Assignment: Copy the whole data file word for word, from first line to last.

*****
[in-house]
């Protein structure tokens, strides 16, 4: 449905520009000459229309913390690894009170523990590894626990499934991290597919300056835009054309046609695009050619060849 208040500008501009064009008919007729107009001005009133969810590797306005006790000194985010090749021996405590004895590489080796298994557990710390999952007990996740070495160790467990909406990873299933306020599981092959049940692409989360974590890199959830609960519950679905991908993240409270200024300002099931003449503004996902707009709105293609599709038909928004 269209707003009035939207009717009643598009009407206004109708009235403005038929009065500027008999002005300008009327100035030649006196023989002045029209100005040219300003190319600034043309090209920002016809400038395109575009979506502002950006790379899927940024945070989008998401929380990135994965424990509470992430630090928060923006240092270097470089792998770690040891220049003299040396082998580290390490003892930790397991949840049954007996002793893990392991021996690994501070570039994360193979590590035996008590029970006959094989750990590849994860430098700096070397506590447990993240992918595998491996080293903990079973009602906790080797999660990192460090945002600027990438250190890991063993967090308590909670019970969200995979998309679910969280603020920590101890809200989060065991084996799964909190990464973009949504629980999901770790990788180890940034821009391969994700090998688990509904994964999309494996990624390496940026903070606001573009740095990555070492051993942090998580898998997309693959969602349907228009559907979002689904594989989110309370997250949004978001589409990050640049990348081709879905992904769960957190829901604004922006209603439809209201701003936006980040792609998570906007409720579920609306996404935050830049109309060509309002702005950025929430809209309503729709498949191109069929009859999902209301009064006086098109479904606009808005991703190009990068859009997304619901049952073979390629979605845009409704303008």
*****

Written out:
[in-house]
């Protein structure tokens, strides 16, 4: 449905520009000459229309913390690894009170523990590894626990499934991290597919300056835009054309046609695009050619060849 208040500008501009064009008919007729107009001005009133969810590797306005006790000194985010090749021996405590004895590489080796298994557990710390999952007990996740070495160790467990909406990873299933306020599981092959049940692409989360974590890199959830609960519950679905991908993240409270200024300002099931003449503004996902707009709105293609599709038909928004 269209707003009035939207009717009643598009009407206004109708009235403005038929009065500027008999002005300008009327100035030649006196023989002045029209100005040219300003190319600034043309090209920002016809400038395109575009979506502002950006790379899927940024945070989008998401929380990135994965424990509470992430630090928060923006240092270097470089792998770690040891220049003299040396082998580290390490003892930790397991949840049954007996002793893990392991021996690994501070570039994360193979590590035996008590029970006959094989750990590849994860430098700096070397506590447990993240992918595998491996080293903990079973009602906790080797999660990192460090945002600027990438250190890991063993967090308590909670019970969200995979998309679910969280603020920590101890809200989060065991084996799964909190990464973009949504629980999901770790990788180890940034821009391969994700090998688990509904994964999309494996990624390496940026903070606001573009740095990555070492051993942090998580898998997309693959969602349907228009559907979002689904594989989110309370997250949004978001589409990050640049990348081709879905992904769960957190829901604004922006209603439809209201701003936006980040792609998570906007409720579920609306996404935050830049109309060509309002702005950025929430809209309503729709498949191109069929009859999902209301009064006086098109479904606009808005991703190009990068859009997304619901049952073979390629979605845009409704303008």